EVM metric for performance evaluation of a project is mostly based on cost or a suitable measurable value such as time or scope. This is not always the case as other social, political or environmental factors can affect the business as well. Overly relying on measured value can lead to wrong predictions or misjudgement. For information reach us at unemployed professors
EVM metric may not be suitable in scenarios where a project future is based mainly on discovery for instance, agile software development projects. For the case of software development, it may be impossible to schedule plans for in advance because of unknown research findings which may uncover some opportunities that may alter the whole process (Fleming and Koppelman 56).
The difficulty may arise in cases where there is no synchronism in operations. For instance, in cases where operations or tasks take unequal periods to completion. The unavailability of data at expected times might make it difficult to track costs especially when many operations are being carried out (Fleming and Koppelman 123). “The collection of accurate and timely actual cost data can be the most difficult aspect of EVM.”
Sometimes conflicts arise on which or how to take cost measurements. Whether precision or accuracy is to be used can be a big issue as an improper choice may lead to inaccurate measurements that could have adverse effects in the long term. It’s not always easy to estimate the value of items especially those not acquired through purchase and this is often seen as one source of failure.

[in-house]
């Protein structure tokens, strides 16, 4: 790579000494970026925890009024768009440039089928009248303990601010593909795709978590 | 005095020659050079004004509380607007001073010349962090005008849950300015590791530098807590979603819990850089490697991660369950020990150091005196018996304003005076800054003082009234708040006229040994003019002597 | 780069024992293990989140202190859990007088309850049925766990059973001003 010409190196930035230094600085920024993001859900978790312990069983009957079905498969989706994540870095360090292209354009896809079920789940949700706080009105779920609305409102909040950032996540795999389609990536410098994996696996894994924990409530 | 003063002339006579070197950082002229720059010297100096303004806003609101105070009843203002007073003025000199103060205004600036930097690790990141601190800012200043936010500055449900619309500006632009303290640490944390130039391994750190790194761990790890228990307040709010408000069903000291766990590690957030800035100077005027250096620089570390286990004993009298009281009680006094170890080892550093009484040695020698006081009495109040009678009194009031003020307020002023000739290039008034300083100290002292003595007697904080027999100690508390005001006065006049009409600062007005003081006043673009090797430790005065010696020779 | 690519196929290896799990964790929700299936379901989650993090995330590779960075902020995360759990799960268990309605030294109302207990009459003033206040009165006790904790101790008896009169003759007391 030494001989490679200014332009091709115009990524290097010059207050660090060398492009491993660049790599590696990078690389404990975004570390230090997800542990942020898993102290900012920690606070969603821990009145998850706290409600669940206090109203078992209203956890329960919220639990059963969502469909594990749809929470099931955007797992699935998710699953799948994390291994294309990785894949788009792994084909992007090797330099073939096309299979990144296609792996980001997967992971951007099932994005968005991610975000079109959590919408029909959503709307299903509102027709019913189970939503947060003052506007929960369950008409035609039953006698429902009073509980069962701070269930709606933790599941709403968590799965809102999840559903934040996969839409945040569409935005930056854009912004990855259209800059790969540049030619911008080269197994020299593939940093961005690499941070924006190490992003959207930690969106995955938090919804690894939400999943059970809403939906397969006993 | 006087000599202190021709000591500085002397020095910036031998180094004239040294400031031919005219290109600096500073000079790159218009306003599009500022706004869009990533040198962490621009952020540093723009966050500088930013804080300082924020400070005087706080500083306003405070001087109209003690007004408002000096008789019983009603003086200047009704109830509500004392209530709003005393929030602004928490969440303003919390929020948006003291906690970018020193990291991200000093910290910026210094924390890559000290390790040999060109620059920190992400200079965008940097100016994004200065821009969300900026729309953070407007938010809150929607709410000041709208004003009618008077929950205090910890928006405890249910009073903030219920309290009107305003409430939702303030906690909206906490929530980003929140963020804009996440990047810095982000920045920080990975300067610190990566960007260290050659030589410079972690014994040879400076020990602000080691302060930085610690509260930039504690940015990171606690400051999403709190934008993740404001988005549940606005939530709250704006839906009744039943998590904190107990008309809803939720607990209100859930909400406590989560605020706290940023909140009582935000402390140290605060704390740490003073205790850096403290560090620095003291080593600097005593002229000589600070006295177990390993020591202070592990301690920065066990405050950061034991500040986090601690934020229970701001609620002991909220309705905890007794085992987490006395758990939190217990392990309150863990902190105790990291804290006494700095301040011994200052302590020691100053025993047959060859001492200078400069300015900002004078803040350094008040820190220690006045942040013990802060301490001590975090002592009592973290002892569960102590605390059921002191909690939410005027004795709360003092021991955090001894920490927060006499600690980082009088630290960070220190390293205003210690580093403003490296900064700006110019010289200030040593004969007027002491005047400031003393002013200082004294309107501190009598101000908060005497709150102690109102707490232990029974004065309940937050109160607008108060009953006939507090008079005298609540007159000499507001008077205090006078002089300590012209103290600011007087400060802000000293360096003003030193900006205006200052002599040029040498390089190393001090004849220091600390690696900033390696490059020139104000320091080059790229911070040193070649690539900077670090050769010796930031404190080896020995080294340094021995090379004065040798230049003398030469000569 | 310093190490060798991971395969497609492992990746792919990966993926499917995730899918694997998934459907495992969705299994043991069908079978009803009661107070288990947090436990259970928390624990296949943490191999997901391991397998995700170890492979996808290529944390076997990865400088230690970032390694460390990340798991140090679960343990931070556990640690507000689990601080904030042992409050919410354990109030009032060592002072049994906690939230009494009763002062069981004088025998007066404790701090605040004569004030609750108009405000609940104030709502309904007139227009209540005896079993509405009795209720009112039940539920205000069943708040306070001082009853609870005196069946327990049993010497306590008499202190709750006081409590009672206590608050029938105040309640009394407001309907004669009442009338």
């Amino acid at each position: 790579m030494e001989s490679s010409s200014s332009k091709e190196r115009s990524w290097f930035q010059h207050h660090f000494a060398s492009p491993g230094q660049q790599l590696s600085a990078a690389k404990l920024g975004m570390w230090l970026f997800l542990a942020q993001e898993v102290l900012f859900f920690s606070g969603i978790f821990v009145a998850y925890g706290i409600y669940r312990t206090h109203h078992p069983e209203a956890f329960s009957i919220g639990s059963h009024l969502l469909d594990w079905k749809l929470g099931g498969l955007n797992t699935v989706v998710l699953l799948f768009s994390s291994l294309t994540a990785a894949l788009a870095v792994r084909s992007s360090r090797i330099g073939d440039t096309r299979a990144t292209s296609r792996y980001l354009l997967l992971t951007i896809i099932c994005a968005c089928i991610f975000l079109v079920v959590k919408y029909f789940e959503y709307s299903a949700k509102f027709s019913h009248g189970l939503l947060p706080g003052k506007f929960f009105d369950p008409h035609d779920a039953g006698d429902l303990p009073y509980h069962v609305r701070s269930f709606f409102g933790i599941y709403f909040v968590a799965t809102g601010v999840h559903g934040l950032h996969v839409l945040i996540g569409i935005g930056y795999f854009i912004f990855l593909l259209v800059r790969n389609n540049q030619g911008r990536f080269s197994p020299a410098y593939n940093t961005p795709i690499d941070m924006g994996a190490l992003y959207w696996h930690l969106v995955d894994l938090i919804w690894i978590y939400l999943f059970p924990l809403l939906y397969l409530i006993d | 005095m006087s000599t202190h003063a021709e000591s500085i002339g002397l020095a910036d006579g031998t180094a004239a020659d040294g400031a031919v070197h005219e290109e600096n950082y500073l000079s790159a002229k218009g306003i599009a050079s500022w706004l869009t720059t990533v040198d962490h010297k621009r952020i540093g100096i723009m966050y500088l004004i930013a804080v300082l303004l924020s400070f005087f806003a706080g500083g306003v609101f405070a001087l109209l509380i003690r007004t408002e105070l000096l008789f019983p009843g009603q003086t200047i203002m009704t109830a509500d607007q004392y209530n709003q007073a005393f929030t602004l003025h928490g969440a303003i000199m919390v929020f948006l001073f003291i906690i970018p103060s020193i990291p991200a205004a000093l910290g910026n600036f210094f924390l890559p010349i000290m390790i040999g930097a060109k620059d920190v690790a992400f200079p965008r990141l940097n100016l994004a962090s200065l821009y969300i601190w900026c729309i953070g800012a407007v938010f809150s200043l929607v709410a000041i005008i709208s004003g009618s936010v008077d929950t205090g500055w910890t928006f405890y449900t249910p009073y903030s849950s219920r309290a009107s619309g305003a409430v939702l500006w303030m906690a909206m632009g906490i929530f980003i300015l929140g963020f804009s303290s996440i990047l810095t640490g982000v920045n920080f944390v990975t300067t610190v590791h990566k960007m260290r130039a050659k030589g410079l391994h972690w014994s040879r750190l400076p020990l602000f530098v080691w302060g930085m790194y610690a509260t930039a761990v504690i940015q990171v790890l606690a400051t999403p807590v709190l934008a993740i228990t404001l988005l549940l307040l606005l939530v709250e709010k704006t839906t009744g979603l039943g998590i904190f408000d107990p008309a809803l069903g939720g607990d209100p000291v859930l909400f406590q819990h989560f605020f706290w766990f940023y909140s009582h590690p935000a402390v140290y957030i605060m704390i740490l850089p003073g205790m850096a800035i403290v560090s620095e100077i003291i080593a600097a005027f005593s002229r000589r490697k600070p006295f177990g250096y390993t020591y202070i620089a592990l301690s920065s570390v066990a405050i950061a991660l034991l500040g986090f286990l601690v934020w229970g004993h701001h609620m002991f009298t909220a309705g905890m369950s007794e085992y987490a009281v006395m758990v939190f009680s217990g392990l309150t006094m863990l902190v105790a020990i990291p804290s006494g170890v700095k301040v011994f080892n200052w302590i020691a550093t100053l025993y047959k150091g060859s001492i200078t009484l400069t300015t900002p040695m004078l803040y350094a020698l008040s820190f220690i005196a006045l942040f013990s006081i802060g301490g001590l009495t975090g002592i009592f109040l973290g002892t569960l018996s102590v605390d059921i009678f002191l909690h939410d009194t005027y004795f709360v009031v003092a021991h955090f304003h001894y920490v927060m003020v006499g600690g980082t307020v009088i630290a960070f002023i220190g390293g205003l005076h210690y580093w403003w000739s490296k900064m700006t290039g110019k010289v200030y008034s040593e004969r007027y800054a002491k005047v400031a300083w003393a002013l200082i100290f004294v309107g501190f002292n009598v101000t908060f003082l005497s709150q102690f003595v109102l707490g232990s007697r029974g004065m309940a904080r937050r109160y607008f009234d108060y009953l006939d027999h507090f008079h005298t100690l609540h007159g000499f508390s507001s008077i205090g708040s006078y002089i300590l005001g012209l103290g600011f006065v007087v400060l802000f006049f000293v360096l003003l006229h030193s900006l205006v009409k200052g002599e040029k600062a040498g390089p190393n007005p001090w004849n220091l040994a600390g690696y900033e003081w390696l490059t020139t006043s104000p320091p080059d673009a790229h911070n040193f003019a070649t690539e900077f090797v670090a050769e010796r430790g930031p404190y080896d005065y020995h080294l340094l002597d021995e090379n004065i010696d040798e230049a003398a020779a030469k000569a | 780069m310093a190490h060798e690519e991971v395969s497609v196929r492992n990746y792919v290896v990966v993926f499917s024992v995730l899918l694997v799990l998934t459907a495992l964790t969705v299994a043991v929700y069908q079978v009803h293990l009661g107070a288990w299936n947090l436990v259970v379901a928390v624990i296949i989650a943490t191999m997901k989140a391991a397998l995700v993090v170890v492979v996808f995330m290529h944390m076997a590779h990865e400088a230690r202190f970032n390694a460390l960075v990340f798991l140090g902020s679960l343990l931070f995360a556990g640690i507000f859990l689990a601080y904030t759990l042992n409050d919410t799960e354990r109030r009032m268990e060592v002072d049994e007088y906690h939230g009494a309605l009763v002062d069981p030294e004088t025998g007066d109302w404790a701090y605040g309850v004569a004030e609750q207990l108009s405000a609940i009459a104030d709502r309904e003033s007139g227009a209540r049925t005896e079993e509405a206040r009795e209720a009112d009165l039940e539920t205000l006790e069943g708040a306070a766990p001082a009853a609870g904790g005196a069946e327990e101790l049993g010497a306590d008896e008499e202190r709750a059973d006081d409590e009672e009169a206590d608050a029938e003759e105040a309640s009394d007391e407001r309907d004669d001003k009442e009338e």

All in all, unemployed professors highlights that EVM is a suitable way of cost control but not necessarily applicable in all cases. Therefore, for any process or task, it is paramount to conduct a proper test to determine the suitability of EVM in cost control or performance measurement before its adoption to guard against negative outcomes. Generally, EVM works best for projects or processes whose future is predictable or quantifiable.
Fleming, Quentin W, and Koppelman, Joel M. Earned Value Project Management. Newtown Square, Pa: Project Management Institute, 2010. Print.